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Harper Lee's To Kill a Mockingbird - Analyzing Race Relations with the Selma Bridge Crossing

Harper Lee's To Kill a Mockingbird - Analyzing Race Relations with the Selma Bridge Crossing
Students are preparing to read Harper Lee’s novel, To Kill a Mockingbird. In order to gain a sense of the history that encompasses Harper Lee’s novel, students will be looking at the historical events that were occurring during the time of this novel’s publication. This lesson calls students to use Bernice Sims’ painting as an analytical tool to help them understand the history surrounding Harper Lee’s novel. Thus, students will be examining the civil rights movement of the 1960s. For this lesson, students will be analyzing Bernice Sims’ painting, “Selma Bridge Crossing,” which depicts the moment when civil rights marchers were attacked by Alabama state troopers on the Edmund Pettus Bridge in Selma, Alabama in March of 1965. Students will analyze the event from the various perspectives of those individuals portrayed in the painting. This activity will allow students to gain a more complete understanding of the racial conflict that penetrated the American South during this time period.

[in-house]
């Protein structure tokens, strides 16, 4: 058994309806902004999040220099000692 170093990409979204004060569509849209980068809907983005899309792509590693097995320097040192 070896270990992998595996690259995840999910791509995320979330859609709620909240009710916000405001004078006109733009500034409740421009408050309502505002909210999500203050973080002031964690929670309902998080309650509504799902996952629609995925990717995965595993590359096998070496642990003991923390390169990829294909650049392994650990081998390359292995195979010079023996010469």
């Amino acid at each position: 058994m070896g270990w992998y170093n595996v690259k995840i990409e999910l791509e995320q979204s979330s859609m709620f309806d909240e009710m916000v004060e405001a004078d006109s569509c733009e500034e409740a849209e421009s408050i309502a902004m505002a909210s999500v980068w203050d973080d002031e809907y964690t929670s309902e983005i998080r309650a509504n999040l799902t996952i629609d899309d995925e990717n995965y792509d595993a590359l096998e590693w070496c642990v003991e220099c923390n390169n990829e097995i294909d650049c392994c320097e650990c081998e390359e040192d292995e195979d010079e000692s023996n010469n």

Tags: Grade 10, Lesson Plans, Literature, Teachers, To Kill a Mockingbird

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Harper Lee's To Kill a Mockingbird - Analyzing Race Relations with the Selma Bridge Crossing Harper Lee's To Kill a Mockingbird - Analyzing Race Relations with the Selma Bridge Crossing Harper Lee's To Kill a Mockingbird - Analyzing Race Relations with the Selma Bridge Crossing Harper Lee's To Kill a Mockingbird - Analyzing Race Relations with the Selma Bridge Crossing Harper Lee's To Kill a Mockingbird - Analyzing Race Relations with the Selma Bridge Crossing Harper Lee's To Kill a Mockingbird - Analyzing Race Relations with the Selma Bridge Crossing